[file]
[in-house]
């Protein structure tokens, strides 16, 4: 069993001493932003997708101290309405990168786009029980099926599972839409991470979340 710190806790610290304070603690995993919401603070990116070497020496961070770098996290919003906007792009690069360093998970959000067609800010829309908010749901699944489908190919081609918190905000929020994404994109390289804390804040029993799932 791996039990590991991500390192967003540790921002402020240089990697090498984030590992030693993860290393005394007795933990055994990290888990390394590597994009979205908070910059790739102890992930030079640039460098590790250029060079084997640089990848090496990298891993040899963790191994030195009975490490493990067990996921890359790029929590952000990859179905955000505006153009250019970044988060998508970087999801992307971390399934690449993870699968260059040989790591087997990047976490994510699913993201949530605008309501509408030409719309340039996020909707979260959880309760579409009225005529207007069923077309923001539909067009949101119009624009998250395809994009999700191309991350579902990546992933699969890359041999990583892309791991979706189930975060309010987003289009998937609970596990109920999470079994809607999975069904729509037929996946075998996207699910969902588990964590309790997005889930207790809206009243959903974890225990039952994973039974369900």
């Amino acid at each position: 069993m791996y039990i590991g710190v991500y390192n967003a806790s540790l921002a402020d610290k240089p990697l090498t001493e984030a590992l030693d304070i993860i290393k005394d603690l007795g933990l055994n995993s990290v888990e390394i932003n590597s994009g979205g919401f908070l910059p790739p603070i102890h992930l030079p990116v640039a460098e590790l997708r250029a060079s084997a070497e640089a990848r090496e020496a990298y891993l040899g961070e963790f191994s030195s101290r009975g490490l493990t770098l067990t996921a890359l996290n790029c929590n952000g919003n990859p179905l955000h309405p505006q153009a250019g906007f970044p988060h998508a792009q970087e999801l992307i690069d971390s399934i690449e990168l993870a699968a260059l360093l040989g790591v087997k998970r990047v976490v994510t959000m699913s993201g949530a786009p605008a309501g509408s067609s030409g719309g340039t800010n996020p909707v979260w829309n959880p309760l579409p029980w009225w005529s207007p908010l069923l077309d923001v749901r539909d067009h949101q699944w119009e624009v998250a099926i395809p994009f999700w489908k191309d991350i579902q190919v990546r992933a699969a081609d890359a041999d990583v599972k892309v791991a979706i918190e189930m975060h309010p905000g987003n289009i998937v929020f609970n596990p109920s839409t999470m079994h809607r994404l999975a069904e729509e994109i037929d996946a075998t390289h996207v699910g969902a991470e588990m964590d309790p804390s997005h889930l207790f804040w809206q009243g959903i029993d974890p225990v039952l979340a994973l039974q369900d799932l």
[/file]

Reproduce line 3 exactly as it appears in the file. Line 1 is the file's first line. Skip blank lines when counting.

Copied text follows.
């Amino acid at each position: 069993m791996y039990i590991g710190v991500y390192n967003a806790s540790l921002a402020d610290k240089p990697l090498t001493e984030a590992l030693d304070i993860i290393k005394d603690l007795g933990l055994n995993s990290v888990e390394i932003n590597s994009g979205g919401f908070l910059p790739p603070i102890h992930l030079p990116v640039a460098e590790l997708r250029a060079s084997a070497e640089a990848r090496e020496a990298y891993l040899g961070e963790f191994s030195s101290r009975g490490l493990t770098l067990t996921a890359l996290n790029c929590n952000g919003n990859p179905l955000h309405p505006q153009a250019g906007f970044p988060h998508a792009q970087e999801l992307i690069d971390s399934i690449e990168l993870a699968a260059l360093l040989g790591v087997k998970r990047v976490v994510t959000m699913s993201g949530a786009p605008a309501g509408s067609s030409g719309g340039t800010n996020p909707v979260w829309n959880p309760l579409p029980w009225w005529s207007p908010l069923l077309d923001v749901r539909d067009h949101q699944w119009e624009v998250a099926i395809p994009f999700w489908k191309d991350i579902q190919v990546r992933a699969a081609d890359a041999d990583v599972k892309v791991a979706i918190e189930m975060h309010p905000g987003n289009i998937v929020f609970n596990p109920s839409t999470m079994h809607r994404l999975a069904e729509e994109i037929d996946a075998t390289h996207v699910g969902a991470e588990m964590d309790p804390s997005h889930l207790f804040w809206q009243g959903i029993d974890p225990v039952l979340a994973l039974q369900d799932l």